Thus ensued a "discussion" which involved him telling me what I should believe.  And how it was "all the same anyway" and how I should make decisions with my "heart" or "soul" or whatever I wanted to call it if I didn't believe I had a soul. He said that everyone makes decisions based on what is the best. He asked if he put $1, $10, $100, $1000 and $1,000,000 in piles on the table, which would I pick.  I said, probably the $10 because it would be sufficient to meet my current needs.  He looked shocked for a second, then said "See, that is the 'best' for you" and told me I needed to make the decision.  That he picked the best option for me, and that I came to him for his help so I should take it.  I told him I needed to talk to Peter before I made any decision about putting in the pic line or getting the gyn procedure done.  He tells me that I need to let go of the past (abuse) and live for the future.  He tells me that I need to make the decision, myself, based on my heart/soul, not based on any discussion I had with my husband.

No, I really don't think so, thank you. That's not how I operate.  When it's something big, something risky, something scary - my husband and I talk it out. I didn't say this to him because at that moment the doctor gets a call, excuses himself to take it and tells me he'll be back in a few minutes for my decision.

I try to calm down, and make a list of pros and cons for the pic line and the gyn procedure.  The pros are all the arguments the doctors have been making.  The cons I really don't write down because I keep second guessing myself, telling myself I'm being too emotional and irrational and silly.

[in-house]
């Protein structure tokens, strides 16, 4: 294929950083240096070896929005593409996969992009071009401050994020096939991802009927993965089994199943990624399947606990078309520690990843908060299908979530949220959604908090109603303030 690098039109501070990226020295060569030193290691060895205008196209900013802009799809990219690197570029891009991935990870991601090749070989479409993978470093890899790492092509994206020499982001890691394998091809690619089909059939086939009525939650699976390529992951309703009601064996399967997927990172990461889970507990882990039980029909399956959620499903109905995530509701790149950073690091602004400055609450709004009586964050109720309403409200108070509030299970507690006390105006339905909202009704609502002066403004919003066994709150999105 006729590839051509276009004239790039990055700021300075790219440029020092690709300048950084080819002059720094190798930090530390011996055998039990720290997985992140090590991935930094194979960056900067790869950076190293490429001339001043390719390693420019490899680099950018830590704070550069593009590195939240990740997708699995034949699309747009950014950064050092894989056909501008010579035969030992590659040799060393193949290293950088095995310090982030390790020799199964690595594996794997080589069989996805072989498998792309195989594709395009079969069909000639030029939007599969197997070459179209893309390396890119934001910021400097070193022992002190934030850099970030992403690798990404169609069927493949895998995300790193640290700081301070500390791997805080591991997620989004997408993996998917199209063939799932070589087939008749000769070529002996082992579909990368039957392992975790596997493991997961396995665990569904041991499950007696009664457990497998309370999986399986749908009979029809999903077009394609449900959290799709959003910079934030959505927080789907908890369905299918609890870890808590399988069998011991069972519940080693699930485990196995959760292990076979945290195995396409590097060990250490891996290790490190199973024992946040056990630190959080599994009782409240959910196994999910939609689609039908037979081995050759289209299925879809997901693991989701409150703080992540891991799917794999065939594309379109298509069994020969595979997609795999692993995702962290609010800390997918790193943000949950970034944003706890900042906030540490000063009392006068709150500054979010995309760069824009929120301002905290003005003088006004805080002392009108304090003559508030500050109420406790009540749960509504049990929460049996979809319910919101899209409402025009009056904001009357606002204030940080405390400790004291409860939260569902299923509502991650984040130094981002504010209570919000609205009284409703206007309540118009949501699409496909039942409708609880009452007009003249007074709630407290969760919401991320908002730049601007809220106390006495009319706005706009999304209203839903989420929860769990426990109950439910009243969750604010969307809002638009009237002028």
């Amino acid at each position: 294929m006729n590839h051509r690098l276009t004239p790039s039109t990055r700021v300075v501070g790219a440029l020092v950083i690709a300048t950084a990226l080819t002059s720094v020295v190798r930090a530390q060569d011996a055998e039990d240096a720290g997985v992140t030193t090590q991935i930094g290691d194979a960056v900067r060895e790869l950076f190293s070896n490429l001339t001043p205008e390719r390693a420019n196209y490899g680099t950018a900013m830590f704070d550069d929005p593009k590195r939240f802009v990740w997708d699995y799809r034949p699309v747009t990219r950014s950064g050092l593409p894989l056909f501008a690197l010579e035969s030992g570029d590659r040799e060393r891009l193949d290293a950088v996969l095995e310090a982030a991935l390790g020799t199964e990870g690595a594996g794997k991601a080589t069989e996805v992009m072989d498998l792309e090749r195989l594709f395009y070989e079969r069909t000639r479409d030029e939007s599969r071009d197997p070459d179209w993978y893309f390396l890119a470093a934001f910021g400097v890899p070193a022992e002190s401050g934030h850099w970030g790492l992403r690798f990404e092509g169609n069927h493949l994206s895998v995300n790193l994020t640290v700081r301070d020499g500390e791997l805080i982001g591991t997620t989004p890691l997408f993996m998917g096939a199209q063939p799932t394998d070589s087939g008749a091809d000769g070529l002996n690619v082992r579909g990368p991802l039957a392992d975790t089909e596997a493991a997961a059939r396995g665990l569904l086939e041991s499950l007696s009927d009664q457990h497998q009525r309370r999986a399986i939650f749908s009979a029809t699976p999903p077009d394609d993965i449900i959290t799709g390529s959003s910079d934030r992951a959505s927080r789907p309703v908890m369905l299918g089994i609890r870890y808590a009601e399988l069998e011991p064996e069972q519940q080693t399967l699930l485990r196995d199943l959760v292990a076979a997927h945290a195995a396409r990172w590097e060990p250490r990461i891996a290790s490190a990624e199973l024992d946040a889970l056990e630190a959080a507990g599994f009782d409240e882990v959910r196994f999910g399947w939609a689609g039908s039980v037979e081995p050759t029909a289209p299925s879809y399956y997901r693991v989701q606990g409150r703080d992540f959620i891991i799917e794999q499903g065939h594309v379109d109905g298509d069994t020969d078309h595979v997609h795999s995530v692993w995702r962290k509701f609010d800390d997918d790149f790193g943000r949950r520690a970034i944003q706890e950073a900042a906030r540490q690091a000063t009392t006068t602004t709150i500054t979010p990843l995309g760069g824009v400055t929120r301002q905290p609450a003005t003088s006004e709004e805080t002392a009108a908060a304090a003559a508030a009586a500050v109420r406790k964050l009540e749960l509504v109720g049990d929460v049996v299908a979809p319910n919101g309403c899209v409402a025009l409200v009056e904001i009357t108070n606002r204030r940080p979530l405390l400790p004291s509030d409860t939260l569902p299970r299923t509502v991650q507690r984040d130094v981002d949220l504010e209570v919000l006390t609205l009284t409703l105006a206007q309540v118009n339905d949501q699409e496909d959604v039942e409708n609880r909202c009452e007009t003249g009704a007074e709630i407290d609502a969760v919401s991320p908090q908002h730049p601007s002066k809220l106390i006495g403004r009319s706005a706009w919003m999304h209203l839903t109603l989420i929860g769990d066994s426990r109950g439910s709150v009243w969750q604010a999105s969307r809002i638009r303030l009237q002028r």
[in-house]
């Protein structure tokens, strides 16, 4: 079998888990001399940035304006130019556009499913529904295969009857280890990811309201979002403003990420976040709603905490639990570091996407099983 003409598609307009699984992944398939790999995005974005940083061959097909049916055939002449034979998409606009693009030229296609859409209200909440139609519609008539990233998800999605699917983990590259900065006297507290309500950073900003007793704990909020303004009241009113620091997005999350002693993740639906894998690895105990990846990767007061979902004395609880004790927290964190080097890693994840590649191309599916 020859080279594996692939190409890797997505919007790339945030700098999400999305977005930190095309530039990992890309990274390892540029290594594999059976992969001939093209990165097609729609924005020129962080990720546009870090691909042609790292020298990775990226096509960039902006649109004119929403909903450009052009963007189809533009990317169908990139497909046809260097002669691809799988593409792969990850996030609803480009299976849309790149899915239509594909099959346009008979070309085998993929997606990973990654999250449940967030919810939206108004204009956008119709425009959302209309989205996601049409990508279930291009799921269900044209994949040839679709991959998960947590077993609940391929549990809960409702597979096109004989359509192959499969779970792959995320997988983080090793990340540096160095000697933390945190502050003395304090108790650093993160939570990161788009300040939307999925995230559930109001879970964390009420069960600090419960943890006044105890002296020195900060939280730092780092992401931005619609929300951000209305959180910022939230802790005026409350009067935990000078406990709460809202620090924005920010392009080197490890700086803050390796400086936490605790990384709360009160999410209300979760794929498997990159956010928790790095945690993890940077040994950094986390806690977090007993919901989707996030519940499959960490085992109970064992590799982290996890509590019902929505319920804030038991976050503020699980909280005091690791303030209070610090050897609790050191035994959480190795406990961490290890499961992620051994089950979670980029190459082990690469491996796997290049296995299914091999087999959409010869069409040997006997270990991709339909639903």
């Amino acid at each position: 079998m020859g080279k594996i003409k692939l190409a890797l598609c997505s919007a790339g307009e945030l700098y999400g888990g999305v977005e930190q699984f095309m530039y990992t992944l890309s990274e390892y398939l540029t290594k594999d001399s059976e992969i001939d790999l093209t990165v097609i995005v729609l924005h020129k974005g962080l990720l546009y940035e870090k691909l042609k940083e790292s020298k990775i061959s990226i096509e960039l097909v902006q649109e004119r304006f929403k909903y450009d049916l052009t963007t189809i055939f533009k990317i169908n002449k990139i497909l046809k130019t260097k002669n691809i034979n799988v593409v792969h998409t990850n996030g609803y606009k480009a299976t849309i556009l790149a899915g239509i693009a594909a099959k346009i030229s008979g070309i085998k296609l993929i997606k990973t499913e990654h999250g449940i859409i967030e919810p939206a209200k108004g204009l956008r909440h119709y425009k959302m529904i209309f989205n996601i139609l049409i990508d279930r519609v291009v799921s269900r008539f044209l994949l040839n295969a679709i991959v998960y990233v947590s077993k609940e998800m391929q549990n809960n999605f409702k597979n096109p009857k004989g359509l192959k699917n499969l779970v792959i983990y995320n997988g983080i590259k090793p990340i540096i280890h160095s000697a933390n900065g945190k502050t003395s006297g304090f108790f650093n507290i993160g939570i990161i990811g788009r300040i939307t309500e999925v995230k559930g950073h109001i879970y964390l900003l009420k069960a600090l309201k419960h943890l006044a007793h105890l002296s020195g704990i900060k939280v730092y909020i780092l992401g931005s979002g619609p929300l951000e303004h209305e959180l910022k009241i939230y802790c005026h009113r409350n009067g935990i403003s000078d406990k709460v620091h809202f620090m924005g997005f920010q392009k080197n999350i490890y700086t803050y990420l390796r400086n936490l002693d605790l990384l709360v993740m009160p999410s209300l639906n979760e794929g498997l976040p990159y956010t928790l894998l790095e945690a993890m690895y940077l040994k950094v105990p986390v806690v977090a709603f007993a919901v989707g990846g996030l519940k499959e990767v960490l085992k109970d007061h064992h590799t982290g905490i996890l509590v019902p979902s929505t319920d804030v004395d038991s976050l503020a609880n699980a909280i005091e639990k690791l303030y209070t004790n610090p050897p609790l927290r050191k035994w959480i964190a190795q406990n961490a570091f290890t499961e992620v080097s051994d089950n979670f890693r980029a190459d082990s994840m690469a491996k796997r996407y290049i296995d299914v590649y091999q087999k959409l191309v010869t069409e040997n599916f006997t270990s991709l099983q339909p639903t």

Thank goodness at that point Peter showed up.  I calmly outlined what the doctors wanted to do.  I used my little list of arguments - which were all pro-procedures, and essentially convinced us both that it was best if I said yes to all of it.

Doctor came back - well Peter had to go out and tell him I was ready.  I said yes to the procedures.  He said "good" and left.

(I promised a continuation)
Shortly after he left, the nurse entered holding IV sets.  Multiple IV sets.

The nurse told Peter that I was getting a roommate so he would have to leave. I asked when the pic line would be done, because I wanted Peter to be nearby when it was.  The nurse responded "oh, that won't be done until 'sometime' tomorrow"  ... and started unwrapping IV placement stuff.

I was confused.  Before I could say anything, the nurse had the tourniquet on my arm.

Stick one, dig dig dig, no hit.  And then the tech mentioned at the beginning of this note came in -- while the nurse was looking for a vein to stick in one arm, the tech starts to wrap the other in a blood pressure cuff.  She's wrapping the arm that had the blown IV at the elbow and the other lower down that blew the day before was still swollen and red.  I told her the elbow was VERY sore still and asked that she try not to overlap it with the cuff.  She never spoke to me, just asked the nurse if it would be ok if she took it ON THE LOWER PART of the arm.  I said that one had blown there as well.  She ignored me, continued wrapping the cuff.  The nurse told her to take it on the upper arm and to try not to cover the elbow.  Meanwhile, he's still thumping my arm all over looking for a vein... with the tourniquet wrapped on my upper arm.  She starts the blood pressure reading just as he finds a vein.  Nurse stabs as the cuff inflates.  Dig dig dig... push in... pull back some... blood pressure machine beeps... nurse says "aha!" as blood starts to back into the IV tube, but before the nurse can thread it, the tech rips the cuff off my other arm, jerking the needle away from the vein.  Nurse "damn. it's gone." Tech (to nurse) "The pressure is 198/99, should I read it again?" Nurse (to Tech) "Maybe you should come back and take it when I'm not stabbing her with needles." Tech (still oblivious that she's screwed up the 15th attempt at placing an IV) "oh, ok then"  Tech walks out.  Nurse says nothing, just starts smacking my arm, looking for another vein.  3rd attempt, no hit.  New nurse.  "Ok, I hear your veins are being shy... I'm here to stick you."  Me "Maybe"  Nurse "Yes, I'm here to stick you."  Me "Maybe you're going to stick me, maybe not, right now, however, you're not.  I need some time first."  Nurse "Ok, no problem, you call me when you're ready."